The crap politics of “law and order” relies on America’s tradition of racism and bigotry


Joe Raedle/Getty/AP/The Atlantic

As he did when he first ran in 2016, President Donald Trump highlighted law and order in his 2020 acceptance speech…

For a student of the politics of law and order, the president’s rhetoric is familiar. It builds on, and borrows from, a strand of thinking running back to the early years of the republic.

Throughout this nation’s history, appeals to law and order have been as much about defending privilege as dealing with crime. They have been used in political campaigns to stigmatize racial, ethnic and religious groups and resist calls for social justice made by, and on behalf of, those groups.

Political issues the Republican Party rejects and Donald Trump hates. His contempt for the disadvantaged – especially when justified by traditional American bigotry – is fixed in his ruling class heart.

Feel represented by the Democrats or Republicans — or would you rather have a 3rd Party?

Americans are divided as to whether a third major party is needed in U.S. politics today, after having given majority support to the concept in 2011 and 2010. Americans’ views today are remarkably similar to what they were in September 2008, before that year’s presidential election…

Support for a third party has varied substantially since Gallup first asked this question in 2003. It was highest in 2007 and 2010, at 58%. In between those peaks, however, support dropped to less than the majority level two months before the 2008 election, as it has in the current survey, conducted Sept. 6-9 — two months before this year’s election. Thus, it may be that in election years — particularly shortly after the parties’ conventions, as was the case for the 2008 and the 2012 surveys — Americans look more favorably upon the two dominant political parties.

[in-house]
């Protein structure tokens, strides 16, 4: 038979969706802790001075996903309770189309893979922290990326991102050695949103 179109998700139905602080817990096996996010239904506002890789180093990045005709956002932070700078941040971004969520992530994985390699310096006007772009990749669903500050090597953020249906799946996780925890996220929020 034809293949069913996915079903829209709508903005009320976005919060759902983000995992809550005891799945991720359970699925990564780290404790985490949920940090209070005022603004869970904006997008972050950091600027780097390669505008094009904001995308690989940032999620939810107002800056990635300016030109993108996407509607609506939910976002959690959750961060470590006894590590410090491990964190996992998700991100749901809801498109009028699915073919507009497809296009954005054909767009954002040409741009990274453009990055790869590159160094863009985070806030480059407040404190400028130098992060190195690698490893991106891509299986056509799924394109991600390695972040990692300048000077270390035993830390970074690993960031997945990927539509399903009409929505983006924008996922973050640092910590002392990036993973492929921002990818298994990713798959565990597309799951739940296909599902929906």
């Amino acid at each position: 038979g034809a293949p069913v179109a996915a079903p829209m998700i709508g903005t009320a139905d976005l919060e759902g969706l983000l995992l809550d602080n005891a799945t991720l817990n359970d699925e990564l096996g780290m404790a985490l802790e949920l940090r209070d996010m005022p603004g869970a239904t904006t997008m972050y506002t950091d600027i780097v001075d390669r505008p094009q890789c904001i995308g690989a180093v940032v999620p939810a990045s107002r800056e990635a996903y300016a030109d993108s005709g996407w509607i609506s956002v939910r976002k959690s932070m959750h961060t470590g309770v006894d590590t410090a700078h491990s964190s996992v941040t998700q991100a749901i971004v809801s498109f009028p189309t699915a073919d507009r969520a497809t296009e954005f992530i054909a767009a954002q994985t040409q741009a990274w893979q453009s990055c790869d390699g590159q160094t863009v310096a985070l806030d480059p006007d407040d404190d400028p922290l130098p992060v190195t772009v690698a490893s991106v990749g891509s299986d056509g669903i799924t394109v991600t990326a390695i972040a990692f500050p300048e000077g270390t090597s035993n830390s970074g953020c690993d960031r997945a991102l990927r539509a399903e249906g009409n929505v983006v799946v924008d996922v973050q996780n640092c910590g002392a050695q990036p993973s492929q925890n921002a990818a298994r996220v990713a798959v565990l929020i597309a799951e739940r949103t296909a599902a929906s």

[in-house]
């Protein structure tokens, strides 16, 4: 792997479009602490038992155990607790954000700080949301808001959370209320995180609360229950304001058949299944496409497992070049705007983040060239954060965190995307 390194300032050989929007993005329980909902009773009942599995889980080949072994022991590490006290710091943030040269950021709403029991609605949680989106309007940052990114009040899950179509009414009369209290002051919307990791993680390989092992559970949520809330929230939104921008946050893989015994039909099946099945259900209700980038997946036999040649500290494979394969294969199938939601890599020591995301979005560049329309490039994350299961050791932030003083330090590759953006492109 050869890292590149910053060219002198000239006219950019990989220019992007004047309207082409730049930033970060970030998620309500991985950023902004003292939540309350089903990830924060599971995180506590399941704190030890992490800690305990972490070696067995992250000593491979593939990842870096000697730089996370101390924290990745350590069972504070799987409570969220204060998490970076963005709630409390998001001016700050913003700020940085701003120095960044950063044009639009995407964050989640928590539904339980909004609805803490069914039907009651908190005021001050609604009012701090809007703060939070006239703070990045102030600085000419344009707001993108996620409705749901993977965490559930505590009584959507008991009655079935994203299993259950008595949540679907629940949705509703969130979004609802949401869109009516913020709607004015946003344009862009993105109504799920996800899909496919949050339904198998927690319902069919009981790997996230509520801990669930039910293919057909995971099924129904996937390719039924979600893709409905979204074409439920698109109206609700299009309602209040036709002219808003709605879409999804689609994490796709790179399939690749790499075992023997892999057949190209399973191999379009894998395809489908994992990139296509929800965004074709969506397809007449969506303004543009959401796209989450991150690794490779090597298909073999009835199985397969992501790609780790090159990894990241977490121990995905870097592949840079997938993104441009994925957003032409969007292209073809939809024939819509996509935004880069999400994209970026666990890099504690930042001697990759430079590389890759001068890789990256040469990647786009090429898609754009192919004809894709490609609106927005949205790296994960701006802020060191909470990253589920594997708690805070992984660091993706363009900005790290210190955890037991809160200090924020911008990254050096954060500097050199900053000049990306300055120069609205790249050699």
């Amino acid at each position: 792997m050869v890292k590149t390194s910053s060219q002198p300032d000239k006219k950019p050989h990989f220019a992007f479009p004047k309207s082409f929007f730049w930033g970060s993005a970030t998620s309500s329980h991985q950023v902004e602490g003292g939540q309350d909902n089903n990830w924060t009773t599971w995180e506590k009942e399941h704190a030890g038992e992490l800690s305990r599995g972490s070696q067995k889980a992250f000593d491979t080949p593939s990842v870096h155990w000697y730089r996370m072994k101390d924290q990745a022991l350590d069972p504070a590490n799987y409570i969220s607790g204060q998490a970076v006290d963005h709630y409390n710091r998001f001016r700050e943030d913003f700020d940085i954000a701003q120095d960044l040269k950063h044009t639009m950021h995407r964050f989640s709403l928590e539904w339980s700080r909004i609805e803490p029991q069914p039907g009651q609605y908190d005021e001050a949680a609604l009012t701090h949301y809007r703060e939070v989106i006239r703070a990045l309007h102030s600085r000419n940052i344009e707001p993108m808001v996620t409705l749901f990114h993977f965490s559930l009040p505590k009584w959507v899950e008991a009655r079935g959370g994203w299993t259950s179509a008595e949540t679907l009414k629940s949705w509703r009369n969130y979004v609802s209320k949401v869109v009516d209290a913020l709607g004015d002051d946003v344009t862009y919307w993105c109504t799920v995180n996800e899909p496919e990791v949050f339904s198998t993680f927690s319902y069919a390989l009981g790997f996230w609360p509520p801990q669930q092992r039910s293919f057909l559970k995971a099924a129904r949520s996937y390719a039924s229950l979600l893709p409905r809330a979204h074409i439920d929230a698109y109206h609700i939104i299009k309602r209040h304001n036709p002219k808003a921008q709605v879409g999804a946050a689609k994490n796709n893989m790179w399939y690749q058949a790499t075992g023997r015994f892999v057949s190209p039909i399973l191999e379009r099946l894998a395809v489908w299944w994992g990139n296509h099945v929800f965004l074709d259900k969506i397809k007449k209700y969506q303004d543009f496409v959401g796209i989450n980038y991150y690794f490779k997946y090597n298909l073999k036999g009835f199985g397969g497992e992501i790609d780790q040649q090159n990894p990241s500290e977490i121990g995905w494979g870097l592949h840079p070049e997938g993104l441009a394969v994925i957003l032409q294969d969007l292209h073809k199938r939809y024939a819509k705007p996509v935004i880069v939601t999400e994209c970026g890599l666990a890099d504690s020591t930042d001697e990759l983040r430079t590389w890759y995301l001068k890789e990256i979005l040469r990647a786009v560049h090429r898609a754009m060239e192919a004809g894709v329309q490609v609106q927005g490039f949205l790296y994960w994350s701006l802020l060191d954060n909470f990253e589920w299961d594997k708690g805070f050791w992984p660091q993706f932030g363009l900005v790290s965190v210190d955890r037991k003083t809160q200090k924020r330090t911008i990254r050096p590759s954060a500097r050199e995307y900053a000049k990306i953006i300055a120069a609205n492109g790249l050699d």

As would be expected, Americans who have the weakest ties to either of the two major parties — independents — are consistently more likely to favor having a third party. The current 58% support level among independents, however, is the second lowest on record.

Republicans’ and Democrats’ support for a third party has fluctuated over the past nine years, but the two groups now have similar views, as they did a year ago. Now, 40% of Democrats support the concept of a third party, compared with 36% of Republicans…

The biggest problem – perfectly consistent with American politics – is that 3rd Party campaigns may represent a portion of grassroots identity; but, they pretty much always start at the top. It was essentially true of the Progressive Party and more recently, the Greens. It was even more so the case with Ross Perot and George Wallace.

Between impatience and self-importance, the idea of building in the style of the civil rights movement seems to require more patience than the not-so-oppressed minority of political independents can muster. In the United States that is.